Diabetes and Sex: From Erectile Dysfunction to Low Testosterone Levels, Know How Diabetes Impacts Your Sex Life This World Diabetes Day 2019
Sex (Photo Credit: File Photo)

Every year, November 14, is observed as World Diabetes Day. The day is dedicated to increasing awareness about Diabetes Mellitus. The day was first observed in 1991 by IDF and the WHO when the effects of the metabolic disease on overall health first started drawing concerns. WHO picked November 14 to commemorate the birth anniversary of Sir Fredrick Banting who co-discovered insulin. Known as the “Silent Killer”, type 2 diabetes slowly affects the body over time, damaging the nervous and vascular system. Erectile dysfunction is commonly seen in men who are diabetic. But apart from ED, diabetes is known to also cause other forms of sexual dysfunction.

Diabetes affects the human body’s ability to use insulin properly. This leads to the build-up of glucose in the blood. With time, the accumulated sugar causes nerve and cardiovascular damage. One of the implications of diabetes is sexual dysfunction, which is seen in men and women. World Diabetes Day 2019: Theme and Significance of the Day Dedicated to Diabetes Mellitus.

In Men

Problems like heart disease, high blood pressure and cholesterol, which are comorbid conditions, also worsen sexual performance.

Erectile dysfunction is seen three times more in diabetic men than in men in the general population. Excessive blood sugar levels impair nerve functions that are responsible for causing erections. Diabetics are also at risk of low testosterone level, which directly impacts sexual desire in men.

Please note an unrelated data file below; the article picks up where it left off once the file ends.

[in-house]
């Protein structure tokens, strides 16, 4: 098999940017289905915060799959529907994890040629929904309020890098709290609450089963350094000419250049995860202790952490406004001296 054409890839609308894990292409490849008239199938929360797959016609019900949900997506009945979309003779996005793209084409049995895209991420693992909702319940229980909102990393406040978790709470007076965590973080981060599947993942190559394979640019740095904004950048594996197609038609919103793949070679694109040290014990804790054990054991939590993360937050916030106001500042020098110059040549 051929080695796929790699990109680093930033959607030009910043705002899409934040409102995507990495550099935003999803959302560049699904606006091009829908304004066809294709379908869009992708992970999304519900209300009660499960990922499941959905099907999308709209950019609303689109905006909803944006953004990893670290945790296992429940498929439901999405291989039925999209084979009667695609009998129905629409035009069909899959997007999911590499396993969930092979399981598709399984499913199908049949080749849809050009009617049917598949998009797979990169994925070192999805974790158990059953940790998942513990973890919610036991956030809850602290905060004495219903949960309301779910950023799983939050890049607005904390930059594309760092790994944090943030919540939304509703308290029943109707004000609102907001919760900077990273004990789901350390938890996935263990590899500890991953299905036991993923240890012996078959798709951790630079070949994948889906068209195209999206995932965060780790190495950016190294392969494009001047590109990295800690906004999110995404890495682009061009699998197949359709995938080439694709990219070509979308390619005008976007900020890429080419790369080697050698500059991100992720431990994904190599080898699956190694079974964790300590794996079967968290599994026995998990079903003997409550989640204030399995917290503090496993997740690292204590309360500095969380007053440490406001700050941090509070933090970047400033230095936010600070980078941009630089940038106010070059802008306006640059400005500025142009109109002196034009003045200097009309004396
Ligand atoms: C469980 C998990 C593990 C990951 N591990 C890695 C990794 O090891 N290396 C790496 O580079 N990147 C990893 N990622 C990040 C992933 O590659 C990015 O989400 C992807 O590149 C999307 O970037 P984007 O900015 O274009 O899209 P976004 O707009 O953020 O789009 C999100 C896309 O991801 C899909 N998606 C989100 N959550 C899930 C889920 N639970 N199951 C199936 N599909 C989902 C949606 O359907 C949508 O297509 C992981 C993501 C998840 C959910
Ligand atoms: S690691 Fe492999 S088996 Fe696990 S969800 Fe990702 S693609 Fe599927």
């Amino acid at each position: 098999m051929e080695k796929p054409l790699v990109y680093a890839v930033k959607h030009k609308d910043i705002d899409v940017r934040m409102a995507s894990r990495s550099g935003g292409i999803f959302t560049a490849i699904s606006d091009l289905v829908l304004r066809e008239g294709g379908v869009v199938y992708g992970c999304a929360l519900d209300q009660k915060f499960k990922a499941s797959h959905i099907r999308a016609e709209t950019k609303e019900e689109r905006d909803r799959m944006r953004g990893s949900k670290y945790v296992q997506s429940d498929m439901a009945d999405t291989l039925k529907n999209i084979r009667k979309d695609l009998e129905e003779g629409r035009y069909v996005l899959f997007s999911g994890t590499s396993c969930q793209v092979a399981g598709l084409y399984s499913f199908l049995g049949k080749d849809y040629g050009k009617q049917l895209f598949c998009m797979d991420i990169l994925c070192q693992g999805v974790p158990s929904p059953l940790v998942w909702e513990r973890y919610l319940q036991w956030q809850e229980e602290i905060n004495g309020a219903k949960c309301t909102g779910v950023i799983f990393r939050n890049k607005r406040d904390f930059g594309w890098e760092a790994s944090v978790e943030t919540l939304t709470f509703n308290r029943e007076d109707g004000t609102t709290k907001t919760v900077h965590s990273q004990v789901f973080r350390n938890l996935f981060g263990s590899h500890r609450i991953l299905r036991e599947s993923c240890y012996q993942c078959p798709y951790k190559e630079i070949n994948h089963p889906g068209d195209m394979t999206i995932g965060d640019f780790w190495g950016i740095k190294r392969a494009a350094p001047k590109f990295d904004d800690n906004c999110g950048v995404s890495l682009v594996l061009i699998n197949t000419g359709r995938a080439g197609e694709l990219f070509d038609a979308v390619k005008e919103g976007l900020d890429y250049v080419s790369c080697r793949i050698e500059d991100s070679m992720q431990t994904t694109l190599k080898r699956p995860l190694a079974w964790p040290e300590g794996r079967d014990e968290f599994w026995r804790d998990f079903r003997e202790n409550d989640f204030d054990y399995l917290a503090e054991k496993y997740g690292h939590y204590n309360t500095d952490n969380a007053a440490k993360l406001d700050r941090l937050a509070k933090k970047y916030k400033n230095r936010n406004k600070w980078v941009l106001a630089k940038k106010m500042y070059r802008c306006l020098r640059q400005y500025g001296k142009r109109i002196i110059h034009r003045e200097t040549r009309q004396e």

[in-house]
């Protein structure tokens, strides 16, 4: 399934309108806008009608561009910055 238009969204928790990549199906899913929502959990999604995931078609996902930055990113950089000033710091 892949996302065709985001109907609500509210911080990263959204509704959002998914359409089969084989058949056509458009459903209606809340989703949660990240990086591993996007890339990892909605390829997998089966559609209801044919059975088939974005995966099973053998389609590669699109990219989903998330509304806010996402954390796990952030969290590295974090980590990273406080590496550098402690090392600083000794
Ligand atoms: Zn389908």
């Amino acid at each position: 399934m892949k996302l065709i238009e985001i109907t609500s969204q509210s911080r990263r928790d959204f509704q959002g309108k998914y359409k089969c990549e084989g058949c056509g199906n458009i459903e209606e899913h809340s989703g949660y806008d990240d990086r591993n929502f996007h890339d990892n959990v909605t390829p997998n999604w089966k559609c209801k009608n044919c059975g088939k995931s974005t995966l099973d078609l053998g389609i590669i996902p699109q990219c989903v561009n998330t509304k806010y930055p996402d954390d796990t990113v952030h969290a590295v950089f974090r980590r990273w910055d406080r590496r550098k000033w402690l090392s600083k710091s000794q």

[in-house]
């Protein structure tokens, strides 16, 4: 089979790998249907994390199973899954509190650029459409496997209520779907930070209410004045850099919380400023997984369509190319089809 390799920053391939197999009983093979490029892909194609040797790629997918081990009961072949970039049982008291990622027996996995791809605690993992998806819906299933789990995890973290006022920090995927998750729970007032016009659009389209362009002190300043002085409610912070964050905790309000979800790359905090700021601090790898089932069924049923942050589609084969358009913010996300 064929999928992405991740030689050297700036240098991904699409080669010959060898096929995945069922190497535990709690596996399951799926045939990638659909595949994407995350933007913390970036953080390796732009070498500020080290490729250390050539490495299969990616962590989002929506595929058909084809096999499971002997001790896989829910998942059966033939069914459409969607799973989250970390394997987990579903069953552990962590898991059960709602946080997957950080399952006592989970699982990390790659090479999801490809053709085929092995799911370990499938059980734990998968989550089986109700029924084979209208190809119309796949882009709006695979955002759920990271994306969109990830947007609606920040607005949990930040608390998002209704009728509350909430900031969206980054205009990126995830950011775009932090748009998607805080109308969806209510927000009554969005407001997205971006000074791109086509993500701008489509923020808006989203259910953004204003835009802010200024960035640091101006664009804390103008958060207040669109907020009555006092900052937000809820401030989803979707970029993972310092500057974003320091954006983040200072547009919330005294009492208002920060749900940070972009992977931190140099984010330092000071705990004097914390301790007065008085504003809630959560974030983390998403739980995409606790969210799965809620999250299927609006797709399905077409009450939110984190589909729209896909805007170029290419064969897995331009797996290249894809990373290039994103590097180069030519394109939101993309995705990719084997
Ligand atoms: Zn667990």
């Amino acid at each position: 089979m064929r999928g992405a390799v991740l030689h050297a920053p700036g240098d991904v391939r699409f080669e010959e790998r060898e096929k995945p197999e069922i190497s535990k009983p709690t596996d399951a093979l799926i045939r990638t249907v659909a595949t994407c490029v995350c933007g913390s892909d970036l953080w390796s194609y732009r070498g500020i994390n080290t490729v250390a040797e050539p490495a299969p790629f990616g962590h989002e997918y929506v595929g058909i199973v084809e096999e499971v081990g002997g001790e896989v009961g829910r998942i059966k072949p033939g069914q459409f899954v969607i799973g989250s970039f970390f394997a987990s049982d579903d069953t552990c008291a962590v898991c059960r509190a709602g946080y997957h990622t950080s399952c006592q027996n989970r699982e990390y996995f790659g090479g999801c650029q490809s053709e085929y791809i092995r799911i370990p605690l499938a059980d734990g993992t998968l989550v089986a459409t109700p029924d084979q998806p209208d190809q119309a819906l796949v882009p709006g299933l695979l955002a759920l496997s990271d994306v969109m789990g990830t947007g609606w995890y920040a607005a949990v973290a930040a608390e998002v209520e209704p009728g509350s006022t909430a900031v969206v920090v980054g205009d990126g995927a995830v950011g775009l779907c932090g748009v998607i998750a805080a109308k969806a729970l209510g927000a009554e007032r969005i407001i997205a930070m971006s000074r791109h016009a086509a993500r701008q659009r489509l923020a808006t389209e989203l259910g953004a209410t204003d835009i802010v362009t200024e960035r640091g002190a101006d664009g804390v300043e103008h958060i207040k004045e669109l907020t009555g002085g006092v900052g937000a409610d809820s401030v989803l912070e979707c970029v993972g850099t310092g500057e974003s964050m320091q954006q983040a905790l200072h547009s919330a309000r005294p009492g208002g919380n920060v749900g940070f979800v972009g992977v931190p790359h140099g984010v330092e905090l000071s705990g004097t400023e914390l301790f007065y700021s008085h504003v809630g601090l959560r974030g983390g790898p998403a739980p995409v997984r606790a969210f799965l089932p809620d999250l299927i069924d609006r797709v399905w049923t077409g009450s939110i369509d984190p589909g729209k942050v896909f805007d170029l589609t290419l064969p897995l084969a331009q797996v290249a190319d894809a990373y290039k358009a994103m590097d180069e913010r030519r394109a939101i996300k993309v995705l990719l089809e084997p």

Diabetes impairs the nerves that control the closure of the connection between the urethra and the bladder, which could disrupt ejaculation. From Skipping Breakfast to Sleeping Late, 5 Dumb Ways to Give Yourself Diabetes.

In Women

In women with diabetes, sexual dysfunction manifests in many ways. Many women with diabetes suffer from diminished sex drive, genital arousal disorder, orgasmic disorder and pain during sex.

Nerve damage caused by diabetes can reduce women’s ability to feel sexual arousal and affect the release of vaginal fluids for lubrication. Both cause discomfort during sex.

Psychological and mood changes brought on by diabetes such as low self-esteem, depression, weight gain and anxiety also impair sexual desire.

Measures such as routine exercises, careful monitoring of glucose, taking medicines to prevent hyperglycaemia, following a Mediterranean diet, treating ED with sildenafil, etc. can help in treating sexual dysfunction in diabetics.